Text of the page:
Do you aim to get an adequate amount of sleep each night or do you sacrifice an hour of sleep each morning to get a workout in? If you follow a healthy diet and exercise plan but you’ve failed to set up a strong sleep routine for yourself, you may have some habits to make or break. Studies show that there is a link between sleep and weight.
The Link to Obesity
Numerous studies show a link between inadequate sleep and obesity. This theory garnered interest and further study when researchers discovered that as Americans began reporting a decrease in sleep quality, BMI (body mass index) rates rose. There are a few different theories that try to explain this correlation.
Think about how your body feels when you have had a restless night of sleep. Do you skip your morning workout, or maybe crave junk food all day? Researchers believe that there is a connection to lack of sleep and an increase in appetite. Why? The neurotransmitters in our body that help control appetite, ghrelin and leptin, naturally rise and fall throughout the day. Studies have shown that when people get less sleep, they have an increase in ghrelin and a decrease in leptin—meaning that they had an increased appetite but didn’t feel as full. This change to these appetite-controlling neurotransmitters can cause you to eat more but feel less satisfied. Studies have also linked lack of sleep to unhealthy food choices. When you are sleep deprived, you are more likely to crave foods that are fattening, sugary, and salty.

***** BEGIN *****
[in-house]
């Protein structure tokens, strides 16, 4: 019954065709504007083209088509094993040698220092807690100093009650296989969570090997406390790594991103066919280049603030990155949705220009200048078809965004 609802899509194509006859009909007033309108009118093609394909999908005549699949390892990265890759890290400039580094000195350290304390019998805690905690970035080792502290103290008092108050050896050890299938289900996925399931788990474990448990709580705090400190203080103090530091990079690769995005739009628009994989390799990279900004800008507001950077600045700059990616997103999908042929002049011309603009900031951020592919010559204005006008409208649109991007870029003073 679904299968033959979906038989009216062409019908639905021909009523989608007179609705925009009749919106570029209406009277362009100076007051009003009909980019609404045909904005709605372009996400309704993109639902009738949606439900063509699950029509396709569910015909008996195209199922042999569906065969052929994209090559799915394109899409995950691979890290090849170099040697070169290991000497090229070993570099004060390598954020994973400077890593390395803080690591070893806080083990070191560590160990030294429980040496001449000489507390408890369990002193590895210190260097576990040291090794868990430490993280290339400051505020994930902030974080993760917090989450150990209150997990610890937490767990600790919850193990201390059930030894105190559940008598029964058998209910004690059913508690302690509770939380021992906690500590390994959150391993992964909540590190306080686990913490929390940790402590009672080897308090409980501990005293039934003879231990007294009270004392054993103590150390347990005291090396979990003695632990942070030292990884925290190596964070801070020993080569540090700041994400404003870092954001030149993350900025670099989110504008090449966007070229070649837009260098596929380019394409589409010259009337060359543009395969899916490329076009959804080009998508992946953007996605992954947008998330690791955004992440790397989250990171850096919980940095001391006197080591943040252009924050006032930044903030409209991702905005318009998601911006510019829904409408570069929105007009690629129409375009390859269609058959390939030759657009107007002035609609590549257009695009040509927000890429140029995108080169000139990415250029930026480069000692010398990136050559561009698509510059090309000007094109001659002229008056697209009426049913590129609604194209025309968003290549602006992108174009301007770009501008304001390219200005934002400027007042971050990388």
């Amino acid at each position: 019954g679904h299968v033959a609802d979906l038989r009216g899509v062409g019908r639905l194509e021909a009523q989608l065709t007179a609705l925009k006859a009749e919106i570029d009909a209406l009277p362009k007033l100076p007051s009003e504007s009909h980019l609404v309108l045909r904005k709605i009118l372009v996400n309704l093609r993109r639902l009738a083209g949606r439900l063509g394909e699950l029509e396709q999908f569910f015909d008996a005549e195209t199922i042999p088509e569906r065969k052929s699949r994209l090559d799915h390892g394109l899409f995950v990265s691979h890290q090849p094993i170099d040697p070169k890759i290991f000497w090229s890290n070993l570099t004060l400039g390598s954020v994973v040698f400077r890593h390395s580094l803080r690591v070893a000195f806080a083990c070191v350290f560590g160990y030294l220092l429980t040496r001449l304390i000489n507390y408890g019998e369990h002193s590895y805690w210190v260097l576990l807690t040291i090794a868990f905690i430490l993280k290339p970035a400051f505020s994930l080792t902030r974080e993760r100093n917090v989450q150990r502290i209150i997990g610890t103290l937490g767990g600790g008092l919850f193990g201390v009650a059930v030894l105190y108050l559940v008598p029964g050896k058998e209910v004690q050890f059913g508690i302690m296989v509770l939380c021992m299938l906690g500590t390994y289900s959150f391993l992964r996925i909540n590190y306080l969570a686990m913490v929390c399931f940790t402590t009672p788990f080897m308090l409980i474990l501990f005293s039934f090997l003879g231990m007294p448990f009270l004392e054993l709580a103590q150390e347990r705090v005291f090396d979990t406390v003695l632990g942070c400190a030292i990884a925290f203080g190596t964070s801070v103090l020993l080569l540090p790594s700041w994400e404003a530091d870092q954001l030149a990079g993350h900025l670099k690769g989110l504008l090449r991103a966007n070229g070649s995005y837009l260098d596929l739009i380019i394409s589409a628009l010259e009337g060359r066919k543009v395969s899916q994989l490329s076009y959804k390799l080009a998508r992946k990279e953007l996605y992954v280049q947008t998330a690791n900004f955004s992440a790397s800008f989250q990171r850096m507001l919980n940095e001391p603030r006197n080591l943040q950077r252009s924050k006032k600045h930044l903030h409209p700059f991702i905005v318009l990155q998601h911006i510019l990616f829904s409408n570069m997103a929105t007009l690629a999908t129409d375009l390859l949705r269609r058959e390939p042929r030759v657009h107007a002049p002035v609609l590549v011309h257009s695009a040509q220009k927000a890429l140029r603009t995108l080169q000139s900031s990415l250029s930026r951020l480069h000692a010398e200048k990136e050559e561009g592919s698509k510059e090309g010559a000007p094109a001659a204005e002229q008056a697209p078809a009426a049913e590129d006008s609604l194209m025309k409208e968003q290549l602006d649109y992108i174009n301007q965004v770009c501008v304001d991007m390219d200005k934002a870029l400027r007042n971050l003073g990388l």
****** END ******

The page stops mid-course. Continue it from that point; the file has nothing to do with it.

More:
When you are sleep-deprived and lacking energy, one of the last things you might want to do is exercise. The connection between sleep deprivation and obesity may have something to do with this. Not only can you feel depleted of energy after a poor night of sleep, but you may feel less safe doing exercises that require a lot of energy and balance, like weightlifting. Exercise is an important part of maintaining a healthy weight.
While exercise can boost your metabolism, at least temporarily, studies have shown that lack of sleep can lead to metabolic dysregulation—or the inability of the metabolism to function properly.
While a final conclusion hasn’t been drawn, these theories are still important. Ultimately, our bodies function better when they are fully rested. Set up a good sleep routine for yourself so that you can get an adequate amount of sleep each night and wake up feeling well rested and ready to take on the day.